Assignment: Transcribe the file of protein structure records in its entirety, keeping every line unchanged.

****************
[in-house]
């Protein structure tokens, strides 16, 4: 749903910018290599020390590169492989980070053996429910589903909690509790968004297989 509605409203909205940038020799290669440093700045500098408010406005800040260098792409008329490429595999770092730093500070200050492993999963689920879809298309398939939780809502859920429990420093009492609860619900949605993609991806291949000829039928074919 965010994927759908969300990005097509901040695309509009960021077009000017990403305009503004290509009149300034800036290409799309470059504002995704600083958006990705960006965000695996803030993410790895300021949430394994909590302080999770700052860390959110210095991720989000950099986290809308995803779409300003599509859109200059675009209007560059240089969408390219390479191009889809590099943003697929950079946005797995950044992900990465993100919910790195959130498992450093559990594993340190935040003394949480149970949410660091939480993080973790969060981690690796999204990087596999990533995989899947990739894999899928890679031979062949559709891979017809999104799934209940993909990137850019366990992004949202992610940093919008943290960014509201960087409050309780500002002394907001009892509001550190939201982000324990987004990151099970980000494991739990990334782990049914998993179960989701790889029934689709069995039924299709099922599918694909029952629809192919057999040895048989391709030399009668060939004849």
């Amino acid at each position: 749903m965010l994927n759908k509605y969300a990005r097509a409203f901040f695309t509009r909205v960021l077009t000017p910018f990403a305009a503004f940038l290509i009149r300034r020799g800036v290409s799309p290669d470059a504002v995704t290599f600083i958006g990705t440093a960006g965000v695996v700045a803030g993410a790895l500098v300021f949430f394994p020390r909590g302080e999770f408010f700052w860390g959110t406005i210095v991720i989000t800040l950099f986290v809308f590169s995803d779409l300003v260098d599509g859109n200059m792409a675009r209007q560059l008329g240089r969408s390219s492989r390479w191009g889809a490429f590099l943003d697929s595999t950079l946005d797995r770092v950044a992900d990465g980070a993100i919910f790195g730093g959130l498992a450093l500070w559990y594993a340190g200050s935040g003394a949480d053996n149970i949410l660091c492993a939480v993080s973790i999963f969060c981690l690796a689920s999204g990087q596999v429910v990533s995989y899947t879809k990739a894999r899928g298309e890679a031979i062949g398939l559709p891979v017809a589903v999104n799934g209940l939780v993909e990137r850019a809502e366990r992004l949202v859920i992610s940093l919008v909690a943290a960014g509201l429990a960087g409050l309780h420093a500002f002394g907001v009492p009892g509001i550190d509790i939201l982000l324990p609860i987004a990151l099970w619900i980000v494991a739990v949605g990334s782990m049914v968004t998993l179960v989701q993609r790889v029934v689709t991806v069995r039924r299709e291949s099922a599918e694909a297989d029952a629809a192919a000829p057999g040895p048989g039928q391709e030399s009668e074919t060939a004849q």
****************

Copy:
[in-house]
């Protein structure tokens, strides 16, 4: 749903910018290599020390590169492989980070053996429910589903909690509790968004297989 509605409203909205940038020799290669440093700045500098408010406005800040260098792409008329490429595999770092730093500070200050492993999963689920879809298309398939939780809502859920429990420093009492609860619900949605993609991806291949000829039928074919 965010994927759908969300990005097509901040695309509009960021077009000017990403305009503004290509009149300034800036290409799309470059504002995704600083958006990705960006965000695996803030993410790895300021949430394994909590302080999770700052860390959110210095991720989000950099986290809308995803779409300003599509859109200059675009209007560059240089969408390219390479191009889809590099943003697929950079946005797995950044992900990465993100919910790195959130498992450093559990594993340190935040003394949480149970949410660091939480993080973790969060981690690796999204990087596999990533995989899947990739894999899928890679031979062949559709891979017809999104799934209940993909990137850019366990992004949202992610940093919008943290960014509201960087409050309780500002002394907001009892509001550190939201982000324990987004990151099970980000494991739990990334782990049914998993179960989701790889029934689709069995039924299709099922599918694909029952629809192919057999040895048989391709030399009668060939004849």
């Amino acid at each position: 749903m965010l994927n759908k509605y969300a990005r097509a409203f901040f695309t509009r909205v960021l077009t000017p910018f990403a305009a503004f940038l290509i009149r300034r020799g800036v290409s799309p290669d470059a504002v995704t290599f600083i958006g990705t440093a960006g965000v695996v700045a803030g993410a790895l500098v300021f949430f394994p020390r909590g302080e999770f408010f700052w860390g959110t406005i210095v991720i989000t800040l950099f986290v809308f590169s995803d779409l300003v260098d599509g859109n200059m792409a675009r209007q560059l008329g240089r969408s390219s492989r390479w191009g889809a490429f590099l943003d697929s595999t950079l946005d797995r770092v950044a992900d990465g980070a993100i919910f790195g730093g959130l498992a450093l500070w559990y594993a340190g200050s935040g003394a949480d053996n149970i949410l660091c492993a939480v993080s973790i999963f969060c981690l690796a689920s999204g990087q596999v429910v990533s995989y899947t879809k990739a894999r899928g298309e890679a031979i062949g398939l559709p891979v017809a589903v999104n799934g209940l939780v993909e990137r850019a809502e366990r992004l949202v859920i992610s940093l919008v909690a943290a960014g509201l429990a960087g409050l309780h420093a500002f002394g907001v009492p009892g509001i550190d509790i939201l982000l324990p609860i987004a990151l099970w619900i980000v494991a739990v949605g990334s782990m049914v968004t998993l179960v989701q993609r790889v029934v689709t991806v069995r039924r299709e291949s099922a599918e694909a297989d029952a629809a192919a000829p057999g040895p048989g039928q391709e030399s009668e074919t060939a004849q």